Cannabis Control Division Requests Additional Funding | Local News

Much hinges on the state’s new Cannabis Control Division.

Created when New Mexico legalized recreational marijuana for adults last year, the fledgling agency was given the responsibility of laying the groundwork for a new industry that elected officials sold as a boon for the state, from creating jobs to increasing incomes.

A question from the start – and one that resurfaced at the Roundhouse – is whether the agency has enough money to do the work.

Competing budget proposals have thrust the issue into the spotlight.

The governor’s proposed budget for fiscal year 2023 provides $6.5 million for the division; it would receive $2.6 million less for staff under the Legislative Finance Committee’s spending plan.

Agency officials are urging lawmakers to approve the larger budget.

“The stakes for this division are extremely high,” Victor Reyes, deputy superintendent of the state Department of Regulatory and Licensing, which oversees the division, told members of the House Appropriations and Finance Committee on Tuesday. .

“If we want to see New Mexico’s state revenue generators, we need to be able to have a fully functioning division,” Reyes said. “Unfortunately, what is included in the LFC recommendation does not bring us closer to being able to operate a functional division that will be able to meet the health, safety, welfare requirements, the requirements for obtaining of a license that I think you all deserve and expect.”

The agency is expected to seek additional funding when it appears before the Senate Finance Committee on Monday.

Heather Brewer, spokeswoman for the division, said the additional money sought in the governor’s proposed budget would fund 35 new positions.

“The bulk of these positions would be compliance officers, those responsible for enforcing the rules and auditing and inspecting newly licensed cannabis operations, and professional staff who enforce packaging standards. , as well as implementing, maintaining and supporting the track and trace program,” she said. “It’s about the seed-for-sale program that we have in place, BioTrack, so that every little bit of what is legally defined as cannabis under the [law] is tracked from the moment it enters the ground to the moment it ends up in the hands of consumers.”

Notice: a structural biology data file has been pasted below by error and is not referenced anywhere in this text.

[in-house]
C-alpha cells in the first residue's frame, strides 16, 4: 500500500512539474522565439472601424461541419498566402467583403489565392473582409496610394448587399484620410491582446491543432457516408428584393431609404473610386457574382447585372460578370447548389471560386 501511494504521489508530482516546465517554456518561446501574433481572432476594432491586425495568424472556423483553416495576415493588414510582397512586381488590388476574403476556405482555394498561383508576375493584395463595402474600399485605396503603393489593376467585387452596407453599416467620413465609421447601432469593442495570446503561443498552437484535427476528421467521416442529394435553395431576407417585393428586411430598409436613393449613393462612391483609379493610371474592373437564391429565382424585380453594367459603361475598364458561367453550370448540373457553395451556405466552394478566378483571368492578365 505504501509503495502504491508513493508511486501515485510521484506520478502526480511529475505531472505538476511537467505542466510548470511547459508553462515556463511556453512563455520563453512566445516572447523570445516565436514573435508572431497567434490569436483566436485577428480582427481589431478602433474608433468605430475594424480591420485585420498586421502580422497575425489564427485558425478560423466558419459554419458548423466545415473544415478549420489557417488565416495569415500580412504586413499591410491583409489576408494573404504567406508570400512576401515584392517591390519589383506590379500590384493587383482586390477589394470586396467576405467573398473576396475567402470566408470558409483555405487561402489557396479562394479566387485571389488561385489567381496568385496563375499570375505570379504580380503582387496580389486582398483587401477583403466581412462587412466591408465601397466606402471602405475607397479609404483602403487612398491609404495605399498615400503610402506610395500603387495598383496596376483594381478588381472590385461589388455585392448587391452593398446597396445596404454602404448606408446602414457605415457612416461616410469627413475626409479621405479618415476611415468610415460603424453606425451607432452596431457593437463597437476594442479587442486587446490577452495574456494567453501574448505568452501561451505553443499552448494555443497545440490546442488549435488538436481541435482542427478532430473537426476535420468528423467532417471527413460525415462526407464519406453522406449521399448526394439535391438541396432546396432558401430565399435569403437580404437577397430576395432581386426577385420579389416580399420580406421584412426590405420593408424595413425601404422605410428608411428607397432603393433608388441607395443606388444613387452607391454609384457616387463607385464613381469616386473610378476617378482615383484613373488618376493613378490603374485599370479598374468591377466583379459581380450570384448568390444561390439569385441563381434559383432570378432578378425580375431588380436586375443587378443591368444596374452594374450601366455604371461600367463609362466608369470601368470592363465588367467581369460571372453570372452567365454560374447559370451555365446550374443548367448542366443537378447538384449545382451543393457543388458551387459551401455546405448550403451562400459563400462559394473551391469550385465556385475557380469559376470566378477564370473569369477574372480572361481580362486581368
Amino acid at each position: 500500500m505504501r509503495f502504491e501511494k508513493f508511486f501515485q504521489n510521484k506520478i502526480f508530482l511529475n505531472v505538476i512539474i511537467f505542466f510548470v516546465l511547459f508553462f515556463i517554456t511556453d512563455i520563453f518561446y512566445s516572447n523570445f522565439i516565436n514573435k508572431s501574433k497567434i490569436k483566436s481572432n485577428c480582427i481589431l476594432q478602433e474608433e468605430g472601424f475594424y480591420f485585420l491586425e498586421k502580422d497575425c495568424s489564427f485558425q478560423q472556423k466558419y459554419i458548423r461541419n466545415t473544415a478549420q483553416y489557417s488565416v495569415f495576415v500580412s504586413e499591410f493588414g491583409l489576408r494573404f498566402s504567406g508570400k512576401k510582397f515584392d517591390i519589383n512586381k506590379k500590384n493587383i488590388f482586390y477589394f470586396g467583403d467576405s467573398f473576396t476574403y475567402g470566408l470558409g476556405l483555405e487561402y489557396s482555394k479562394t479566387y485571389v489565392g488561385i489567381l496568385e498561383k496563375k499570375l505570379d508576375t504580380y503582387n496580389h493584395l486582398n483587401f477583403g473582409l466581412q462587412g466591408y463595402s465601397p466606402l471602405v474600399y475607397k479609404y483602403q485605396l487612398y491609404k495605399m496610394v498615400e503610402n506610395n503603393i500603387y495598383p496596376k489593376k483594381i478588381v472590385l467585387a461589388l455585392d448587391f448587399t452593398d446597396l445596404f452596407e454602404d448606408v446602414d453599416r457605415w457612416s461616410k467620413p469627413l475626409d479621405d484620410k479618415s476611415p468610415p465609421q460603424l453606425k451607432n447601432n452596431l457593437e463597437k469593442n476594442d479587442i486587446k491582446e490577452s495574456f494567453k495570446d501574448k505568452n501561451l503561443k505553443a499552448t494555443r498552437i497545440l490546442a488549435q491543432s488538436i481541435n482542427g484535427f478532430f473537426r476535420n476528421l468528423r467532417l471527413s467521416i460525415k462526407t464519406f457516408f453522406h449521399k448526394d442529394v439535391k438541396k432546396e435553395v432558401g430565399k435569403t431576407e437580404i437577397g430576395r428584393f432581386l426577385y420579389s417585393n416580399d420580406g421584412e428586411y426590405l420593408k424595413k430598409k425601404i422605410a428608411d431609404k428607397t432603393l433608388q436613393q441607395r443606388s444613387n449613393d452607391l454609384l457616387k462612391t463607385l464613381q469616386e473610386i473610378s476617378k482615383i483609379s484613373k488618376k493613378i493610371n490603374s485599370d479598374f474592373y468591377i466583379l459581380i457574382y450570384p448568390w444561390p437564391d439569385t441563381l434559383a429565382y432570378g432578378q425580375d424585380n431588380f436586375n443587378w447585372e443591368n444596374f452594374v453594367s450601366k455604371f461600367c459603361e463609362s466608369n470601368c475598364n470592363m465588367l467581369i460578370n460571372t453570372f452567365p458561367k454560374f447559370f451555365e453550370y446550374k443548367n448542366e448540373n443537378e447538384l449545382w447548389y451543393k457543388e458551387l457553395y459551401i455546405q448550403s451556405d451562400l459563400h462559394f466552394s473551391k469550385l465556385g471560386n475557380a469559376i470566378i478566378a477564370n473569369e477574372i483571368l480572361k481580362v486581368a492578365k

Other jobs are related to information technology and legal issues.

“We also need inspectors,” Brewer said. “This is particularly important because we go from 34 cannabis producers licensed under the medical program, when it was exclusively to [the state Department of Health], to date we have more than 300 applications pending [for recreational marijuana licenses], and 45 have already obtained a license. We’re looking at an approximate increase in the number of entities and licensees that the cannabis enforcement division will need to work with, oversee and support…so there’s a huge need for additional funding there. »

The budget proposal of the Legislative Finance Committee takes into account the total number of vacancies in the ministry.

“Right now they could fill about 35 [positions]“, said Eric Chenier, analyst for the committee.

The division currently employs around 10 people, although staff from other parts of the ministry also provide support to the agency.

“The staff we have is amazing,” Brewer said. “They work hard. They work nights and weekends. They undertake the daunting task of setting up a whole new regulatory structure and implementing it under a very tight deadline and under intense public scrutiny. .”

But the agency needs the increased budget for additional staff “in order to [existing employees] to get the support they need to keep going and keep up the momentum and build on the success we’ve already had,” she added.

At the House Appropriations and Finance Committee meeting, some lawmakers expressed support for giving the agency additional resources.

Rep. Susan Herrera, D-Embudo, said the agency’s insufficient funding has been a problem from the start.

“When we funded the cannabis program, we knew we didn’t have enough money,” she said. “He came back to get us. I think I normally listen to LFC… but I think that agency is clearly not funded with the job description they have.”

Under New Mexico’s Cannabis Regulation Act, sales of cannabis for adult use must begin no later than April 1.

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